A Tennessee man who dragged a police officer into a mob of rioters, initiating one of the most harrowing acts of violence during the U.S. Capitol attack, was sentenced Thursday to more than seven years years in prison.
Albuquerque Cosper Head declined to address the court before U.S. District Judge Amy Berman Jackson sentenced him to seven years and six months of imprisonment followed by three years of supervised release. The judge said Head was responsible for “some of the darkest acts committed on one of our nation’s darkest days.”
Head’s prison sentence is six months shy of the statutory maximum in his case. It’s also the second-longest so far among hundreds of cases arising from the Capitol siege on Jan. 6, 2021, when a mob of Trump supporters stormed the building as Congress prepared to certify President Biden’s electoral victory.
“The dark shadow of tyranny unfortunately has not gone away,” Jackson said. “There are people who are still disseminating the lie that the election was stolen. They’re doing it today. And the people who are stoking that anger for their own selfish purposes, they need to think about the havoc they’ve wreaked, the lives they’ve ruined.”
Head engaged in some of the most barbaric violence during the Capitol riot, repeatedly assaulting police officers who were guarding a tunnel on the Lower West Terrace, according to prosecutors.
Metropolitan Police Department Officer Michael Fanone was on the front lines of the battle for control of the tunnel entrance when Head grabbed him. Head yelled, “I’ve got one!” as he wrapped his arms around Fanone’s neck and dragged him into the crowd outside the tunnel, prosecutors said.
“He was your prey. He was your trophy,” Jackson told Head, 43.
Head restrained Fanone while other rioters beat and shocked the officer with a stun gun at the base of his skull. Fanone lost consciousness during the assault, which his body camera captured on video.
“Although Head was separated from Officer Fanone in the moments that followed, Head would have been able to hear the sound of the taser being activated again, Officer Fanone’s screams of agony, and the yells from another rioter to ‘Kill him with his own gun!’” prosecutors wrote in a court filing.
During Thursday’s sentencing hearing, Fanone said the attack gave him a heart attack and a traumatic brain injury and ultimately cost him his career. He has written a book about his Jan. 6 experience and testified at a hearing held by the House committee investigating the insurrection.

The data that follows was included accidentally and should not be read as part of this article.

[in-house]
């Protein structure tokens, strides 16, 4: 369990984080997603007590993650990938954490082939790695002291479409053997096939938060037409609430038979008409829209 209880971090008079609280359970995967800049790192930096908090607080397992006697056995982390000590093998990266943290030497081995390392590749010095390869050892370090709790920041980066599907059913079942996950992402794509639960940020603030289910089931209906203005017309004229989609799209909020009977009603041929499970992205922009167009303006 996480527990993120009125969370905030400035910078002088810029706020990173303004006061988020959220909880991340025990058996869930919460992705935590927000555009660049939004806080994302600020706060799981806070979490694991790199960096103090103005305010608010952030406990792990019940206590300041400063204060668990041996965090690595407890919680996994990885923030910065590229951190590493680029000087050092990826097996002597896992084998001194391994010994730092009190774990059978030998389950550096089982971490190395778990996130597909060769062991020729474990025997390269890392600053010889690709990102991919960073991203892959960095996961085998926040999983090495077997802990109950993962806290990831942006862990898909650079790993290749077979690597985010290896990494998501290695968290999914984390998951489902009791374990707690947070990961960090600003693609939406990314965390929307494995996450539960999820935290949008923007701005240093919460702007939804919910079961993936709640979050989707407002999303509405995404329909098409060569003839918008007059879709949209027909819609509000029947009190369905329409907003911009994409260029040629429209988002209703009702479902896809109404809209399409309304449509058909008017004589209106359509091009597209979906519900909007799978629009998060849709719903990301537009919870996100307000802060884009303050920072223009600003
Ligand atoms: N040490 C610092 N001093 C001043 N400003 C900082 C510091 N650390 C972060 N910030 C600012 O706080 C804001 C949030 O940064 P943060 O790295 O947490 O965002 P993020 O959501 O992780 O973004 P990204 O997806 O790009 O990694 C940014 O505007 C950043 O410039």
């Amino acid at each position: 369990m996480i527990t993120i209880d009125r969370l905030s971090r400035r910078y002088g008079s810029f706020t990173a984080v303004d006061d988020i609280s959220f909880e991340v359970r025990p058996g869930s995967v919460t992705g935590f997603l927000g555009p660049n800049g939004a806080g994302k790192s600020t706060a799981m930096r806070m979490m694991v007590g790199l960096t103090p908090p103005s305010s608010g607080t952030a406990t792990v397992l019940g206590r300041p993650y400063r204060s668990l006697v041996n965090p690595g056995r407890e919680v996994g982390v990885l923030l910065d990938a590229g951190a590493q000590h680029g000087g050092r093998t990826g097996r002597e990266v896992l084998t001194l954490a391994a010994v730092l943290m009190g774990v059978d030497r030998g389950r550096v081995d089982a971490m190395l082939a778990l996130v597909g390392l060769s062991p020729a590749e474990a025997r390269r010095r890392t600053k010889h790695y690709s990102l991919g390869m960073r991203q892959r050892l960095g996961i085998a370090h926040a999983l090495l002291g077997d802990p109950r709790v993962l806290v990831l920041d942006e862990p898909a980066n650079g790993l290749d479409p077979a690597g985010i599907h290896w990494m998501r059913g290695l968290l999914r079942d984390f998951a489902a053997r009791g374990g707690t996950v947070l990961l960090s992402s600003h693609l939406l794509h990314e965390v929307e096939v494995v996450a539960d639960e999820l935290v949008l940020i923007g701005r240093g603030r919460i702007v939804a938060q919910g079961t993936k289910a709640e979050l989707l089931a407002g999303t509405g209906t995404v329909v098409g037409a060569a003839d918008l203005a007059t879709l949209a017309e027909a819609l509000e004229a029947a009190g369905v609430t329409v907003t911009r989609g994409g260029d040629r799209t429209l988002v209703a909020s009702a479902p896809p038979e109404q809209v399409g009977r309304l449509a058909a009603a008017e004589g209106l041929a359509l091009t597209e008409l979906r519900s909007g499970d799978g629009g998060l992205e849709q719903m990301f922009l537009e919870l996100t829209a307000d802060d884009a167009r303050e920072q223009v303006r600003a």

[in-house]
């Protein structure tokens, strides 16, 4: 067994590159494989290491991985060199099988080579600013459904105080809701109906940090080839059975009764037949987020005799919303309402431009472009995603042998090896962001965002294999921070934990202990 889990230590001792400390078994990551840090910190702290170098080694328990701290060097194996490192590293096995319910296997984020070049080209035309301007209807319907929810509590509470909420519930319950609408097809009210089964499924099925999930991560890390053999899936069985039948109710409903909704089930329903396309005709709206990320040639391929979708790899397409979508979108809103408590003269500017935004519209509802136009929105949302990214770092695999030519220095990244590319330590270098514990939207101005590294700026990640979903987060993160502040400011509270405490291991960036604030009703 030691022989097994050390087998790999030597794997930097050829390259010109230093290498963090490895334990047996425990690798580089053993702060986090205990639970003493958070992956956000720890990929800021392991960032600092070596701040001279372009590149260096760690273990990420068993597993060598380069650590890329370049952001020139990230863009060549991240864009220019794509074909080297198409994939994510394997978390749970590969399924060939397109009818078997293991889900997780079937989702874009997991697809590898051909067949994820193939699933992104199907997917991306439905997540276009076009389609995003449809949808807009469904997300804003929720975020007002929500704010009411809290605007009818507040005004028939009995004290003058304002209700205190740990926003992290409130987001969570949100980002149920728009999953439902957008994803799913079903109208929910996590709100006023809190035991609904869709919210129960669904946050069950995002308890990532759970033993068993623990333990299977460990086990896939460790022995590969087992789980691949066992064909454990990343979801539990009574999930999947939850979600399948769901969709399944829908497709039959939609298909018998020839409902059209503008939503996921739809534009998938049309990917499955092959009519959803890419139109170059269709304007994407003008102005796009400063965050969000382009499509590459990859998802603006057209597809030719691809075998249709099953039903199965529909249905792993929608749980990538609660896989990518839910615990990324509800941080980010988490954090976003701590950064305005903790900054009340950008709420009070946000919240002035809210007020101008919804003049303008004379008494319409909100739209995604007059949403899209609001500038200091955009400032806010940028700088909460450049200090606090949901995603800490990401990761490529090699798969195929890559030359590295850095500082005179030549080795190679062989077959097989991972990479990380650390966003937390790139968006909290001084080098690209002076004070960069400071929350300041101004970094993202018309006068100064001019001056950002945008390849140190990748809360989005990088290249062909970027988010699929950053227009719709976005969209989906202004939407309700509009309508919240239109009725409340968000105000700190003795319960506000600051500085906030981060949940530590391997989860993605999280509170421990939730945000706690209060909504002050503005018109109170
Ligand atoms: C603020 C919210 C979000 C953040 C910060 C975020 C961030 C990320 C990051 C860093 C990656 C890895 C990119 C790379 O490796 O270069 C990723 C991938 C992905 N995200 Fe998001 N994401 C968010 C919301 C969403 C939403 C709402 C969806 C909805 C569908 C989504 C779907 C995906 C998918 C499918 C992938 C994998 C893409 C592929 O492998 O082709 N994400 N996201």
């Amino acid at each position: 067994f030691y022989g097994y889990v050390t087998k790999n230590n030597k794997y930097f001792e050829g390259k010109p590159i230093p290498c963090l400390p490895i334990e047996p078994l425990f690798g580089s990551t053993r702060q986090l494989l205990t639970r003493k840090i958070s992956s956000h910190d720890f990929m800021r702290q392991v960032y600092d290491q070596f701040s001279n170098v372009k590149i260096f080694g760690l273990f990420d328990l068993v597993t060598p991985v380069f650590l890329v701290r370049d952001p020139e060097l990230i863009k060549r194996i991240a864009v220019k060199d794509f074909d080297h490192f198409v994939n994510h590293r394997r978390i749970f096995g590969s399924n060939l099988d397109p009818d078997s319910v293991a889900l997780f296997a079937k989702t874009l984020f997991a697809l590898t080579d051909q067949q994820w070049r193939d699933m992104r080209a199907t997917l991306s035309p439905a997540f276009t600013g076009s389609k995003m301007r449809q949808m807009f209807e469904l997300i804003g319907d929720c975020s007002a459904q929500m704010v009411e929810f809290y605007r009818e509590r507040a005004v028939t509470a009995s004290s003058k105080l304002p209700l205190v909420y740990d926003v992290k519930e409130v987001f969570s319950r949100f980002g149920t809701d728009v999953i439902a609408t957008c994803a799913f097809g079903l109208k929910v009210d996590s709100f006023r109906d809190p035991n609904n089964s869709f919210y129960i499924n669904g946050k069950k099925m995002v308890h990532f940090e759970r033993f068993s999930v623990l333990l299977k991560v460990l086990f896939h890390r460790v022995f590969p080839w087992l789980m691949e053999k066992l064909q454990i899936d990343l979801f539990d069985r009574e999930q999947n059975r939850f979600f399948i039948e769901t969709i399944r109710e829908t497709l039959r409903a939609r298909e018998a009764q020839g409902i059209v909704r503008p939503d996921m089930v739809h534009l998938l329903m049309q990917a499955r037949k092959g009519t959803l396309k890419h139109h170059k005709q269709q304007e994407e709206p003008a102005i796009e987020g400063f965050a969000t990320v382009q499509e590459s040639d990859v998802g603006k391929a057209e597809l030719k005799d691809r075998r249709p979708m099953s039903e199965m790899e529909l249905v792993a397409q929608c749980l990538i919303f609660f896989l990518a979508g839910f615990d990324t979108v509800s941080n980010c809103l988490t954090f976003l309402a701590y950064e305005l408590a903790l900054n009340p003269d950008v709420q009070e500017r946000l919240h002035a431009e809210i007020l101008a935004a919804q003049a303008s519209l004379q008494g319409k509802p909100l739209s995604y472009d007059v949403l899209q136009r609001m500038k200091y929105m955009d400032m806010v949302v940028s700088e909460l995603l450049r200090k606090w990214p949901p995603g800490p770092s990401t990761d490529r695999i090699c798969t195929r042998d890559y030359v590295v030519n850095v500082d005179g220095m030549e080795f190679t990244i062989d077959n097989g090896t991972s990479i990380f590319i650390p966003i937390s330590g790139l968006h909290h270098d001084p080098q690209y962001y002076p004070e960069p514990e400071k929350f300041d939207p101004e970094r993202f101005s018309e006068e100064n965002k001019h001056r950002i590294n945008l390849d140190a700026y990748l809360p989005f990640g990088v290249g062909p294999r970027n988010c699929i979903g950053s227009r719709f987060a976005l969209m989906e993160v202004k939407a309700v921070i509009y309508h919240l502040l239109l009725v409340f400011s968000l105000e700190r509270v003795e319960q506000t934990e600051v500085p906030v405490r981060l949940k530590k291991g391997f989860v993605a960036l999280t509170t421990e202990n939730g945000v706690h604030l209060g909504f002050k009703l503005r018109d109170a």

“I would trade all of this attention to return to policing, but I can’t do that,” he said. “And the catalyst for my loss of career and the suffering that I’ve endured in the past 18 months is Albuquerque Head.”
Other rioters have been charged with assaulting Fanone, including Kyle Young, an Iowa man who grabbed Fanone by the wrist while others yelled, “Kill him!” and “Get his gun!” Jackson sentenced Young last month to seven years and two months in prison.
Daniel “D.J.” Rodriguez, a California man charged with using the stun gun on Fanone, is scheduled to go on trial in February. Thomas Sibick, a riot defendant from New York, is charged with stealing the officer’s badge and police radio during the melee.
Head, a construction worker from Kingsport, Tenn., was arrested in April 2021 and pleaded guilty to an assault charge in May 2022. He has a criminal record that includes approximately 45 previous arrests.
Prosecutors recommended a prison sentence of eight years, the statutory maximum sentence that he faced.
Fanone also asked the judge to impose the maximum sentence. He recalled how Head initially told him, “I’m going to try to help you out here. You hear me?” before shouting that he “got one.”
“I would ask you to show Mr. Head the same mercy that he showed me on Jan. 6, which, in case there’s any question in this courtroom, is none,” Fanone said.
Head’s attorney, Nicholas Wallace, requested a five-year prison sentence.
“There is no evidence that Mr. Head made advance plans with much effort or that he came to D.C. prepared for a battle. His series of bad decisions, as outlined above, while serious, is far from the worst conduct that day,” Wallace wrote.
Head told FBI agents that he drove to Washington, D.C., to attend the “Stop the Steal” rally, where then-President Trump addressed a crowd of supporters. Joining the mob at the tunnel, Head wielded a riot shield as a weapon and used a second shield to shove against Fanone and other officers, according to prosecutors.
“When Officer Fanone used his hand to brace himself on the doorframe in the midst of the struggle, Head struck the officer’s hand with his own hand, causing the officer to lose his grip on the doorframe,” prosecutors wrote.
After he pulled Fanone into the crowd, Head became separated from the officer. When others in the crowd surrounded Fanone to protect him from his assailants, Head repeatedly reached toward the officer and tried to grab him again, prosecutors said. Fanone’s body camera showed him collapsing after his protectors escorted him back to the police line.
Fanone’s partner tried to revive him, saying, “Come on, Mike. Come on, buddy. We’re going duck hunting soon.”
Regaining consciousness after nearly two and a half minutes, Fanone asked, “Did we take that door back?”
“The courage and sacrifice that Officer Fanone showed on that day is incredible, and we owe him a debt of gratitude for what he has lost,” Assistant U.S. Attorney Cara Gardner told the judge.
Approximately 900 people have been charged with federal crimes for their conduct Jan. 6. More than 430 of them have pleaded guilty, mostly to misdemeanor offenses. More than 300 have been sentenced, with roughly half getting terms of imprisonment ranging from seven days to 10 years, according to an AP review of court records.
More than 100 police officers were injured at the Capitol. Around 20 defendants have been sentenced for assaulting police Jan. 6, the Justice Department says.